1. ## Deriving identities

Okay these are giving me such a problem to figure out. I have to use these 4 identities to prove others.
A. sin(-x) = - sinx
B. cos(-x) = -cosx
C. cos(x+y) = cosxcosy-sinxsiny
D. sin(x+y) = sinxcosy + cosxsiny

these are what i have to derive.

cos2x=1-2sin^2x

Abslout value of cos(x/2) = Squareroot of ((1+cosx)/2)

Abslout value of sin(x/2) = Squareroot of ((1-cosx)/2)

Any help is much apprecieted. Thanks alot!

2. Originally Posted by ocmisssunshine
Okay these are giving me such a problem to figure out. I have to use these 4 identities to prove others.
A. sin(-x) = - sinx
B. cos(-x) = -cosx
C. cos(x+y) = cosxcosy-sinxsiny
D. sin(x+y) = sinxcosy + cosxsiny

these are what i have to derive.

cos2x=1-2sin^2x
Use C with $\displaystyle y=x$:

$\displaystyle \cos(x+y)=\cos(2x) = \cos^2(x)-\sin^2(x)$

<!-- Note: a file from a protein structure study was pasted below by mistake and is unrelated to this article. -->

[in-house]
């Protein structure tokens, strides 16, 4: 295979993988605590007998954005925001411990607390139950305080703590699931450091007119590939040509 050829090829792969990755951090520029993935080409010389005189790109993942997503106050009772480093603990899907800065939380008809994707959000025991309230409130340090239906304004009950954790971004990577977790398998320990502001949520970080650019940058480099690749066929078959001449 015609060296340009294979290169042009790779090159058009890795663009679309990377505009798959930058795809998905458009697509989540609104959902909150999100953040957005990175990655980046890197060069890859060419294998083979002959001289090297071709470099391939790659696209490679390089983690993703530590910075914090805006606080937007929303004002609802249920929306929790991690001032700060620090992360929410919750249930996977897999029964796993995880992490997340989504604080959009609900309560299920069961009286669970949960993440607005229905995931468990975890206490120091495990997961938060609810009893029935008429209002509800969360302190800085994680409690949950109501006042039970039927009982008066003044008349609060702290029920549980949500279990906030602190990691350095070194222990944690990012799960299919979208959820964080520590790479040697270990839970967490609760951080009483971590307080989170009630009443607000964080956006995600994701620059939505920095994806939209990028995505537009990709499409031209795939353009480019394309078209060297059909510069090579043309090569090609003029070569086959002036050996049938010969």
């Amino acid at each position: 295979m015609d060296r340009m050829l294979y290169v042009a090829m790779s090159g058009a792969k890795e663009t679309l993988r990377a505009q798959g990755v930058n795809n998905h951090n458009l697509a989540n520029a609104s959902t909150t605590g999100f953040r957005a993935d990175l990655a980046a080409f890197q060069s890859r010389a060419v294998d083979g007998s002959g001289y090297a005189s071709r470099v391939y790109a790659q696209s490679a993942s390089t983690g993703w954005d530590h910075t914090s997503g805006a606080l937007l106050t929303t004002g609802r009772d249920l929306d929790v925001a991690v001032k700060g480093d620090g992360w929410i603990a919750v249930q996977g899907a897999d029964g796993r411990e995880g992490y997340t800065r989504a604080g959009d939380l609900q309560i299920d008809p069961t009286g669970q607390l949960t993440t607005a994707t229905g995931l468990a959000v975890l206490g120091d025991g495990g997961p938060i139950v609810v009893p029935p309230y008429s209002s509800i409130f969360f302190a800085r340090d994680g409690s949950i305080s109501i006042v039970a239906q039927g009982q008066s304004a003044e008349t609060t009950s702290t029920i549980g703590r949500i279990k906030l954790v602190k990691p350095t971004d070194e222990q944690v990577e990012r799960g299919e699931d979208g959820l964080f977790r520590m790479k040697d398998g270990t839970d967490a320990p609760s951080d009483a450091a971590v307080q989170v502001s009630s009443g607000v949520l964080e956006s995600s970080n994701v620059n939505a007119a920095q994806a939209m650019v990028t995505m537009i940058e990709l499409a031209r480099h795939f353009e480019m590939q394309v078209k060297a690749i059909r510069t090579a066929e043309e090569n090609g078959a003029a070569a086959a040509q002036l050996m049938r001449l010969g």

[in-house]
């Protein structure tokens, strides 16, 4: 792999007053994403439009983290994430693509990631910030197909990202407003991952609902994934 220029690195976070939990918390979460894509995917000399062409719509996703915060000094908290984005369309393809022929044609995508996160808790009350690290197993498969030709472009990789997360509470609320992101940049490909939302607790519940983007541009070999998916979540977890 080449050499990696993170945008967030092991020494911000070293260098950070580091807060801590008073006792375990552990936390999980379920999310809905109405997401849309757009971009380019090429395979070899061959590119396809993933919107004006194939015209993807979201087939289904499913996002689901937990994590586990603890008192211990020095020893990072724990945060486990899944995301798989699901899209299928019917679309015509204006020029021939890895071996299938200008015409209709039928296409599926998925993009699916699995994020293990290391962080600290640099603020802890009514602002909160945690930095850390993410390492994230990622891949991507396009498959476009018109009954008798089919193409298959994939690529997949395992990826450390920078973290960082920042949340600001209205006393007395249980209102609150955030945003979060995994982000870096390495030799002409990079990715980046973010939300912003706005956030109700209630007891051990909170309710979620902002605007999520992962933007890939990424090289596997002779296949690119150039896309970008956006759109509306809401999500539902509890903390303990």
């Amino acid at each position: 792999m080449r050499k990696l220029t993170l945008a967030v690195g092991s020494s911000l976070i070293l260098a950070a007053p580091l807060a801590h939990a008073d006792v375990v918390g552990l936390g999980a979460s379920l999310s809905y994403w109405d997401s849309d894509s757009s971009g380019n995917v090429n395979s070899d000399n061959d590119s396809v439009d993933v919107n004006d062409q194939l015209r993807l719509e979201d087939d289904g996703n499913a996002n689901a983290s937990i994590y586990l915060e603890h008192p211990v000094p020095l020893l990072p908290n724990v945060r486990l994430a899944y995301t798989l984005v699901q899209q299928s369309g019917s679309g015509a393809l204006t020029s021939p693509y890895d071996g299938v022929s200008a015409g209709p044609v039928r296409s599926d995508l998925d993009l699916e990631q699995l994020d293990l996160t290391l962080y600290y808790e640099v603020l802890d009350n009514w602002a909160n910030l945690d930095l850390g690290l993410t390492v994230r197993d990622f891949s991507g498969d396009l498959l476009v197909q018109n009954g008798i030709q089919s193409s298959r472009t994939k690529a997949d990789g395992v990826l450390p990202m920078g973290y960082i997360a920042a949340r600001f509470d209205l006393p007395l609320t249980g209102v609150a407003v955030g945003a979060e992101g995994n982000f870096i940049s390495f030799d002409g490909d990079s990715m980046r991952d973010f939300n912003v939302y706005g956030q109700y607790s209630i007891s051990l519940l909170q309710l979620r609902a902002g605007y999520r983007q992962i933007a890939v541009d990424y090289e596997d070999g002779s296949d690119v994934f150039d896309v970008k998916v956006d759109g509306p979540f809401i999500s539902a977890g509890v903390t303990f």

Now use $\displaystyle \cos^2(x)=1-\sin^2(x)$ to get:

$\displaystyle \cos(2x) = \cos^2(x)-\sin^2(x)=1-2\sin^2(x)$

RonL

3. Originally Posted by ocmisssunshine
Okay these are giving me such a problem to figure out. I have to use these 4 identities to prove others.
A. sin(-x) = - sinx
B. cos(-x) = -cosx
C. cos(x+y) = cosxcosy-sinxsiny
D. sin(x+y) = sinxcosy + cosxsiny

these are what i have to derive.

cos2x=1-2sin^2x

Abslout value of cos(x/2) = Squareroot of ((1+cosx)/2)
The partner of the previous identity is:

$\displaystyle \cos(2x)=1+2\cos^2(x)$

put $\displaystyle u=2x$, so:

$\displaystyle \cos(u)=1+2\cos^2(u/2)$

Now rearrange:

$\displaystyle |\cos(u/2)| = \sqrt{(1+\cos(u))/2}$

Now replace $\displaystyle u$ with $\displaystyle x$:

$\displaystyle |\cos(x/2)| = \sqrt{(1+\cos(x))/2}$

]
Abslout value of sin(x/2) = Squareroot of ((1-cosx)/2)

Any help is much apprecieted. Thanks alot!
Do this like the one above but using the result of the first part

RonL